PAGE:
Special Entry Scheme (Royal Navy)

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History

In February, 1913, a committee composed of Rear-Admiral Hugh Evan-Thomas (Chairman), J. A. Ewing (Director of Naval Education), Captain Henry T. Buller, and Charles Walker (Head of Commissions and Warrants Branch), was convened to discuss the scheme of training for the Special Entry Naval Cadets, and tendered its report on 21 April.[1]

Regulations

1. The number of Naval Cadets to be admitted under the following Regulations will be about thirty in each of the years 1914, 1915 and 1916.

2. Candidates for admission must be not more than 18½ or less than 17½ years of age on the 1st of June of the year in which the examination is held. No nomination is required. Applications should be made to the Secretary of the Admiralty, Whitehall, S. W., not later than the 1st April. A form of application to be filled in by the parent or guardian of the candidate may be obtained from the Admiralty.

3. Candidates must be of pure European descent, and the sons either of natural born or naturalised British subjects. In doubtful cases the burden of clear proof will rest upon the Candidate.

Candidates must be unmarried.

4. Applicants who satisfy these conditions will be invited to appear before a Committee at the Admiralty. This Committee will interview each Candidate and examine credentials furnished by the headmaster of the school he is attending or last attended. A report will be obtained beforehand from the headmaster for the information of the Committee as to the Candidate's conduct, abilities, past training and general promise of suitability. On the report, of this Committee it will be determined whether the Candidate shall be admitted to compete. Candidates will be required to pass at the same time a Medical Examination, according to the prescribed regulations, as to their physical fitness for the Navy.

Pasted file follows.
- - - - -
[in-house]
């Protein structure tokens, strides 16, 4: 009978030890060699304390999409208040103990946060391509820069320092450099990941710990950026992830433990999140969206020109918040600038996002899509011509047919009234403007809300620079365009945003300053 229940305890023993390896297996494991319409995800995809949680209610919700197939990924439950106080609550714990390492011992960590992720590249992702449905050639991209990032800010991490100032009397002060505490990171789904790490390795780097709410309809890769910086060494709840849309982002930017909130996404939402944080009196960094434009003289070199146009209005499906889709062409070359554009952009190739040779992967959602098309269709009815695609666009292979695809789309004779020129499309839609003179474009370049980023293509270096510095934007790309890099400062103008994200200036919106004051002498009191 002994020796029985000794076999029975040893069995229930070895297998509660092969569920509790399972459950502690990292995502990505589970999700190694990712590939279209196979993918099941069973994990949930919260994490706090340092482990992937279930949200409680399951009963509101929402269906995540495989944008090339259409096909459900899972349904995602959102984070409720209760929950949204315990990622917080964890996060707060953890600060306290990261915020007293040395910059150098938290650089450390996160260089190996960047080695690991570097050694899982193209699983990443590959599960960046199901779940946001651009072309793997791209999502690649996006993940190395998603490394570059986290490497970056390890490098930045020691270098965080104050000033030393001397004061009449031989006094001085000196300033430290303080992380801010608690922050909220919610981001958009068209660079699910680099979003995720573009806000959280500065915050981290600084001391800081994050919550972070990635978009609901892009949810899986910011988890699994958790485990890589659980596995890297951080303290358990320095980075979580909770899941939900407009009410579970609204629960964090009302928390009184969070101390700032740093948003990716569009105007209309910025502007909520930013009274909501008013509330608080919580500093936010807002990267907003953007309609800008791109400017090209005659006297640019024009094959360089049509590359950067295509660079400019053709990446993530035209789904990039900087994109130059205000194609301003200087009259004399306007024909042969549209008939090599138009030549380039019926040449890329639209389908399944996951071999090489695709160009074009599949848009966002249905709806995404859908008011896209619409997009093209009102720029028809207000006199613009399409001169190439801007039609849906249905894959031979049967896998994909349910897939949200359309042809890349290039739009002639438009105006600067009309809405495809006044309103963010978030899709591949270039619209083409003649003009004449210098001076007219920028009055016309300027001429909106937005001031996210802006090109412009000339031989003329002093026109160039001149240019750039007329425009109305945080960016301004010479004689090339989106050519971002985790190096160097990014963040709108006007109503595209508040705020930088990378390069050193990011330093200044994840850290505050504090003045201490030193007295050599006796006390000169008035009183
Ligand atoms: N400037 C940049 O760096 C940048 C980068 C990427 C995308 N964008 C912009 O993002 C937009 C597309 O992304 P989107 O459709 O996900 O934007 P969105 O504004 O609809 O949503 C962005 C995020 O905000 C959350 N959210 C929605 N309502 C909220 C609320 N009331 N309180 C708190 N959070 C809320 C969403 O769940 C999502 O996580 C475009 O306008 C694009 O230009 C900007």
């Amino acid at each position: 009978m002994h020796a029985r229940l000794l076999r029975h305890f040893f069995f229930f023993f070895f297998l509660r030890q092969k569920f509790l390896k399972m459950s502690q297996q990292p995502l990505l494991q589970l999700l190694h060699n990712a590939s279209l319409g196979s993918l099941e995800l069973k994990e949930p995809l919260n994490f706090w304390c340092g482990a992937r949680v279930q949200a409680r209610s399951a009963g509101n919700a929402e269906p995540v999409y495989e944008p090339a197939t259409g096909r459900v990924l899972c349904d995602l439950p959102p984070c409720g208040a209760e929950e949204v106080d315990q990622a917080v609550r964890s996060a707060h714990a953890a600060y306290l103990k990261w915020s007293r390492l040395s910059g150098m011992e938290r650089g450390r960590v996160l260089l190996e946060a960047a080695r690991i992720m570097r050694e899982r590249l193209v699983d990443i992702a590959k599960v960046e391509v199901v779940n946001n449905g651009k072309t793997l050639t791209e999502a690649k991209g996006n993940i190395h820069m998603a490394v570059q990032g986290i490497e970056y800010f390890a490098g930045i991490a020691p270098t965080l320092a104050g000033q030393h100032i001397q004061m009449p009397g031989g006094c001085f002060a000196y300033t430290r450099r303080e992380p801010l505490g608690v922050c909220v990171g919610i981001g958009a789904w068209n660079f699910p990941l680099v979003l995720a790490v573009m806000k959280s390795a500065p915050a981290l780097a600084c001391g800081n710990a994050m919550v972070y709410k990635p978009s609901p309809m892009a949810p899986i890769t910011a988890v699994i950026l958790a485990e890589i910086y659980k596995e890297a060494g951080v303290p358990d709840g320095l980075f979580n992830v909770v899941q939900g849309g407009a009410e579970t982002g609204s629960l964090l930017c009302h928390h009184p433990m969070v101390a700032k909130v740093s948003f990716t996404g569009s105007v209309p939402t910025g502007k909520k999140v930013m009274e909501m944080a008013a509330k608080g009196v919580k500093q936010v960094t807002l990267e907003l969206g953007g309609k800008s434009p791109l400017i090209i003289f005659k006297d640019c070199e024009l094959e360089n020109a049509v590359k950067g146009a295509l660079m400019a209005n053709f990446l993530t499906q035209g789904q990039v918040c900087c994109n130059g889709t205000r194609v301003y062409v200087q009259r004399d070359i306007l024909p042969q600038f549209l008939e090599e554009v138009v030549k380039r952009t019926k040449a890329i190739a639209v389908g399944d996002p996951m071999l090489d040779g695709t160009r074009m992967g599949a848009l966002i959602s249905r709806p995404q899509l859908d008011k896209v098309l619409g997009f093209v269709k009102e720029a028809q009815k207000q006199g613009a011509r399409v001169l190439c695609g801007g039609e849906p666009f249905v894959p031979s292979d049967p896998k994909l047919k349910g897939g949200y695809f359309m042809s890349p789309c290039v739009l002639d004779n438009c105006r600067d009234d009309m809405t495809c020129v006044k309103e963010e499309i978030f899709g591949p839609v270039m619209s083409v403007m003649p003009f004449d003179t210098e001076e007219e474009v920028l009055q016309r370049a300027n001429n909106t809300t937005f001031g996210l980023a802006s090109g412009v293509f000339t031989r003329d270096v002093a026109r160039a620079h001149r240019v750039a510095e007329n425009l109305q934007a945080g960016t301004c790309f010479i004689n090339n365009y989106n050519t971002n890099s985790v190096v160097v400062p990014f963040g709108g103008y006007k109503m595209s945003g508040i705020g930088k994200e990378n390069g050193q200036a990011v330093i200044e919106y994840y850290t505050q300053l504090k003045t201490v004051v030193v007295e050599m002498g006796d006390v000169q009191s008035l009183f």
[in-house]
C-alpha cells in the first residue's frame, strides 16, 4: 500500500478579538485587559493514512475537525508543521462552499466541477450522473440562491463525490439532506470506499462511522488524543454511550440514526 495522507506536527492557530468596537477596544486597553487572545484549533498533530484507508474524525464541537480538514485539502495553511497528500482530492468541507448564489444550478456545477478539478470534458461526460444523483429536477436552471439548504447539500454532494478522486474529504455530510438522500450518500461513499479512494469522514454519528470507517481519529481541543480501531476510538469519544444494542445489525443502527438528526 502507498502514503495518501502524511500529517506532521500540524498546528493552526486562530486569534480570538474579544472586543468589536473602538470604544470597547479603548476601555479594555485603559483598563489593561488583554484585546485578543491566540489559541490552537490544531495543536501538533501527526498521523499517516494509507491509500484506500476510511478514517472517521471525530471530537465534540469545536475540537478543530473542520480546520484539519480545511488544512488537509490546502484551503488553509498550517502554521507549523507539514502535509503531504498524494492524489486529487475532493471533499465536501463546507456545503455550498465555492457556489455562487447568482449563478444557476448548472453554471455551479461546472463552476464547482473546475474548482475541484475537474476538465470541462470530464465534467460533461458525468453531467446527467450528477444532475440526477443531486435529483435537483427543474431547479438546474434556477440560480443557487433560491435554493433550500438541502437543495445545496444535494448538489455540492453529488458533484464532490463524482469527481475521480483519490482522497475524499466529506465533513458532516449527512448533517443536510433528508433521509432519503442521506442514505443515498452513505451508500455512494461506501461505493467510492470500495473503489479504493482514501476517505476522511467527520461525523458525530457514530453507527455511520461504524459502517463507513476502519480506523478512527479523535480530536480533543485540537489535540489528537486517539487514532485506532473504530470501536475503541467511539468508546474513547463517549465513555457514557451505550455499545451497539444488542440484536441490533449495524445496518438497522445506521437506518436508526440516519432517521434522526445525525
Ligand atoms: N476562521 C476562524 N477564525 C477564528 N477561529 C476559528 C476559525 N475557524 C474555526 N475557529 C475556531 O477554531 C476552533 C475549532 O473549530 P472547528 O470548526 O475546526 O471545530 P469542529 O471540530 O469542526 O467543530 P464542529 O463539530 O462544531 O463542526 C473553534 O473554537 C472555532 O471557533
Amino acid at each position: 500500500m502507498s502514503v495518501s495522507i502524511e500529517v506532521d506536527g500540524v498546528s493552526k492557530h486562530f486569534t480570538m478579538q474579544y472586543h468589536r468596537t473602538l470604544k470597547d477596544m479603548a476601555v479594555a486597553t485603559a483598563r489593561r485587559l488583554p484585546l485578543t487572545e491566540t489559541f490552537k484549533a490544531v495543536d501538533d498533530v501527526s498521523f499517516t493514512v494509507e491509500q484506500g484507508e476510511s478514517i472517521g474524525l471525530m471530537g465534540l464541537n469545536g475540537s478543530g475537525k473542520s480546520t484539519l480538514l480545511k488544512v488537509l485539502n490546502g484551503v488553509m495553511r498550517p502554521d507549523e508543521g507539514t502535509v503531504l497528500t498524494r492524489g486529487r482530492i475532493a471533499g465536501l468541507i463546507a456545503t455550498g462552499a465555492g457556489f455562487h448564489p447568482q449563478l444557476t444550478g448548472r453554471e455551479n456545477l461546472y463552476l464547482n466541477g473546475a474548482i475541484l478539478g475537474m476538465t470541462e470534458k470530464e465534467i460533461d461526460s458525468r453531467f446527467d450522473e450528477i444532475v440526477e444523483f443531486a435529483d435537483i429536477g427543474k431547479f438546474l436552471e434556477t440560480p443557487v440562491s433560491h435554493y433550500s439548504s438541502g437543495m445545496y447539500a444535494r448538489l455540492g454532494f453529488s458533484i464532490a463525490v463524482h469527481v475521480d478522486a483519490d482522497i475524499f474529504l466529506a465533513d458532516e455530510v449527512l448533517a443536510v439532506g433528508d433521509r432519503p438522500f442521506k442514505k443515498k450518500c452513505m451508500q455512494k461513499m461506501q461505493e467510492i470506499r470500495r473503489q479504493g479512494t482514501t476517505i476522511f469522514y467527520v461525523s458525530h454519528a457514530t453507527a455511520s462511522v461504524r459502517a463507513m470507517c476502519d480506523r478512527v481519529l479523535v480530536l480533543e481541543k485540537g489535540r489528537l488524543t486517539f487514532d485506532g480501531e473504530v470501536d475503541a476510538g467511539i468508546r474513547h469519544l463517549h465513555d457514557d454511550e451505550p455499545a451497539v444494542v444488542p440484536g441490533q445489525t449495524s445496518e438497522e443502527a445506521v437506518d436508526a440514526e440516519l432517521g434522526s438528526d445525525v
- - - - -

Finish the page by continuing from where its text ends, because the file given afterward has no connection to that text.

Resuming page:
5. Every candidate must he in good health, and free from any physical defect of body, impediment of speech, defect of sight or hearing, and also from any predisposition to constitutional or hereditary disease or weakness of any kind, and be in all respects well developed and active in proportion to his age. It should be particularly noted that full normal vision-as determined by Snellen's teats—is required for Candidates for Naval Cadetships. A memorandum is issued by the Admiralty which gives details of the physical requirements of Candidates.

6. Candidates admitted to compete will present themselves for examination in June by the Civil Service Commissioners. Particulars of the examination can be obtained from the Secretary, Civil Service Commission, Burlington Gardens, W.

By arrangement between the Admiralty and the War Office a candidate who is admitted to compete in the examination for special entry as a Naval Cadet may, if he so desires, and provided he fulfills all the necessary conditions, present himself at the same time for admission to the Royal Military Academy, Woolwich, or Royal Military College, Sandhurst, or to Supplementary first appointments in the Royal Marines, in which case he must express definitely his order of preference before the examination has begun. For particulars of the conditions of entry to the Royal Military Academy and Royal Military College, application should be made to the Secretary, Civil Service Commission.

Regulations for Supplementary first appointments in the Royal Marines may be obtained from the Secretary of the Admiralty.